Inevitably, Florida came under intense scrutiny for the off-field problems of Meyer’s black athletes.  The  Orlando Sentinel   details their off-the-field arrests: A list of Florida Gators arrested during Urban Meyer's tenure  By Jeremy Fowler and Rachel George September 17, 2010. It’s three pages long and  includes, besides drug and alcohol charges, aggravated stalking,  felony burglary of an occupied dwelling, felony counts of burglary, larceny and obstruction of justice, felony domestic violence by strangulation,  felony theft, aggravated assault, battery and use of display of a concealed weapon.
But don’t worry! The Gainesville Sun absolved the Gators—because players at the other almost all-black Southeastern Conference (SEC) teams like Auburn, Alabama, Georgia, and Tennessee were doing the exact same thing! [Are the Gators getting a bad rap on crime?, By Kevin Brockway Staff, June 14, 2009]
Read the rest over at VDare, comment on it here. But, as always, be share far and wide. Forbes published an article last year that went into great detail about the tax-exempt status of donations to college athletics [Miami Football Scandal Raises Questions About Tax-Exempt Athletics, 8-22-2011]:

Unfortunately for the Hurricanes, the talk focusing on Miami has little to do with the current season or the current players. Instead, it’s about Nevin Shapiro, a 42 year old former University of Miami football booster, who is currently serving a 20 year sentence in federal prison for running a Ponzi scheme (a la Bernie Madoff) worth nearly a billion dollars. That kind of money can buy you a lot of friends. And allegedly, while Shapiro was a University of Miami booster, he bought a lot of friends – up to 72 of them in the way of University of Miami athletes including such names as Jon Beason (now a Carolina Panther), Devin Hester (now a Chicago Bear), Willis McGahee (now a Denver Bronco), Antrel Rolle (now a New York Giant) and Vince Wilfork (now a New England Patriot). Shapiro allegedly bankrolled the lifestyles of these young athletes by giving them cash and jewelry and entertaining them with hookers; he is said to have even purchased a yacht to hold sex parties for the athletes.

The allegations are pretty serious.
The worst part? They’re also not totally unbelievable.
The NCAA has been dodging a number of charges lately about questionable conduct from boosters and supporters. Most famously, after a lengthy and disturbingly quiet investigation, the NCAA found that Reggie Bush (now with the New Orleans Saints) received improper benefits while at USC, leading to sanctions against the university. Last year, Bush also gave up his Heisman Trophy to keep his endorsements to make people like him as a public display of regret.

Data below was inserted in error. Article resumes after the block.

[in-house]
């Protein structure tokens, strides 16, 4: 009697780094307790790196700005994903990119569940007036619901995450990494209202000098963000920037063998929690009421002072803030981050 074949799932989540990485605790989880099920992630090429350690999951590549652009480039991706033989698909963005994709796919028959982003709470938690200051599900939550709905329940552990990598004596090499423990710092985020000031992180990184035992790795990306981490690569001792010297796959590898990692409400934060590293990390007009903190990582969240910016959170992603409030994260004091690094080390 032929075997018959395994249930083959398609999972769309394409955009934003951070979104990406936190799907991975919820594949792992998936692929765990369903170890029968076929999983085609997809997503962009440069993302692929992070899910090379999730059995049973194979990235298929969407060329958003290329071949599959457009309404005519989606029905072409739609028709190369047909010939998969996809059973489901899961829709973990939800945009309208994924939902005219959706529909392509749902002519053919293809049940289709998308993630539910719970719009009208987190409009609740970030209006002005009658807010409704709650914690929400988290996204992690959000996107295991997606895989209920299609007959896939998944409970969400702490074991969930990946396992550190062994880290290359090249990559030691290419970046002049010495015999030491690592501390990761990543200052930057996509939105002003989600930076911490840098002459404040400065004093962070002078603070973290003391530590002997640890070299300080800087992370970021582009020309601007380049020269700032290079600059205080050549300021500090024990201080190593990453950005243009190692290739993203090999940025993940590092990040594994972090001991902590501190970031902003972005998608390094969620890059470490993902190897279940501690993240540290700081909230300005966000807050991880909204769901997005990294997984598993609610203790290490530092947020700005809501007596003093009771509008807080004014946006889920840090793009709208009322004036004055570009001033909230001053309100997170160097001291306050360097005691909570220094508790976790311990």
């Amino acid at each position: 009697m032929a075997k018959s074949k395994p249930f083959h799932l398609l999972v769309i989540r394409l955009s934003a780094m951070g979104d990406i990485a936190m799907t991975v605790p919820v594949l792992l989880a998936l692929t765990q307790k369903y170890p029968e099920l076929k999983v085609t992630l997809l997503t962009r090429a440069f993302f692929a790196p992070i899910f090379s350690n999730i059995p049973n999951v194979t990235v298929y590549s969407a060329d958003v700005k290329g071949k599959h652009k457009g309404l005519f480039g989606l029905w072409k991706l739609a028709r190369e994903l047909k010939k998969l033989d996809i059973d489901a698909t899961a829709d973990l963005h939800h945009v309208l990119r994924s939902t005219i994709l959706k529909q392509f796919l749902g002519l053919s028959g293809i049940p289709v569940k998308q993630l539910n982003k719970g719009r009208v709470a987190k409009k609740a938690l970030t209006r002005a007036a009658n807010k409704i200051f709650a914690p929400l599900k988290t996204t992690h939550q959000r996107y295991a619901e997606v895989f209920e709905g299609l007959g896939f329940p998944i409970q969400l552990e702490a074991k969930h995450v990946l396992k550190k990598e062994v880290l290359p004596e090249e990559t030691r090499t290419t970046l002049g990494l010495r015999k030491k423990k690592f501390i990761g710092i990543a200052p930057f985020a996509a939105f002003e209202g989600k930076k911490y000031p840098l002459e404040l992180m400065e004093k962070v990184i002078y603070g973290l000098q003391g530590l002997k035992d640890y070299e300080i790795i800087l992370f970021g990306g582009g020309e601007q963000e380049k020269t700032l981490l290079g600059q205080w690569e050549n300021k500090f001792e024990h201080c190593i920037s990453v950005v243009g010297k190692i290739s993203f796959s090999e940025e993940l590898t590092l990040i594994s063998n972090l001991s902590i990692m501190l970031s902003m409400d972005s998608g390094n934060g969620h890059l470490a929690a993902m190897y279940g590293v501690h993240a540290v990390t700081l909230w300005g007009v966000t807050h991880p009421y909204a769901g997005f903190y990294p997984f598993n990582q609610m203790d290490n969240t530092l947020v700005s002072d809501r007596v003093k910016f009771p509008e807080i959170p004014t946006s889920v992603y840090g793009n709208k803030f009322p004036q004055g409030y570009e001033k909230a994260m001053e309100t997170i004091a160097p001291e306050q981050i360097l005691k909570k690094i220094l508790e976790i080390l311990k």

Shortly thereafter, Ohio State Coach Jim Tressel was forced to resign among allegations that his players received free tattoos and other perks from a local tattoo parlor.

Other football teams have been investigated for similar charges, including Auburn (where players admitted accepting money from boosters) and LSU (where a coach paid a player to transfer). Scouting and recruiting scandals involving cash and other perks have also been reported at Oregon and Georgia Tech.
With that, the University of Miami scandal just seems like the next notch on the NCAA’s dirty bedpost.
It used to be different. College ball used to feel like it was all about the love of the game. College athletics seemed like an opportunity for some kids go to school, play a little ball and get an education.

But now, not so much. Now, many college sports programs – especially football and basketball – feel less about education and more about industry. College sports programs are a money-maker for colleges and increasingly, apparently, the players and coaches.

More numbers? Ohio State University spent over $77 million on its football program alone last year, according to figures from the U.S. Department of Education’s Equity in Athletics. Last year’s BCS winner, Auburn, came in just under, at $71 million. And the dollars pour in just as easily as they are paid out. Football and basketball programs combine for nearly 75% of the $5,002,206,503 in revenue brought in by college athletic programs in public universities.
That’s a lot of money. And it’s federal income tax-free. In fact, because of the tax-exempt designation for college athletics, nearly all of the revenue, including that generated by ticket sales, television deals, bowl games and corporate sponsorships flows tax-free.

It looks like a business. It smells like a business. But we won’t call it a business. We won’t because we’re still buying into the fiction that these programs are somehow an integral part of the academics at these schools. So we call it a charity.
But consider this: while SAT scores now range from 600 to 2400 for college students, the NCAA allows athletes who score 820 (downloads as pdf) to participate in Division II programs so long as they maintain a C average.
 Let's go just a bit farther [Are Tax Deductions for College Athletics Worth the Price?, Higher Ed Watch, 10-9-2007]:
Donations to college athletics programs are tax-exempt because government officials have long believed that college sports contribute to the educational purpose of higher education. When alumni give money to sports, the theory goes, they are contributing to students' educational experience beyond the classroom.
Educational purpose? Watch any Southeastern Conference (SEC) game: almost all-white crowds cheering on almost all-black teams whose players SAT/ACT scores are considerably less than those of the student.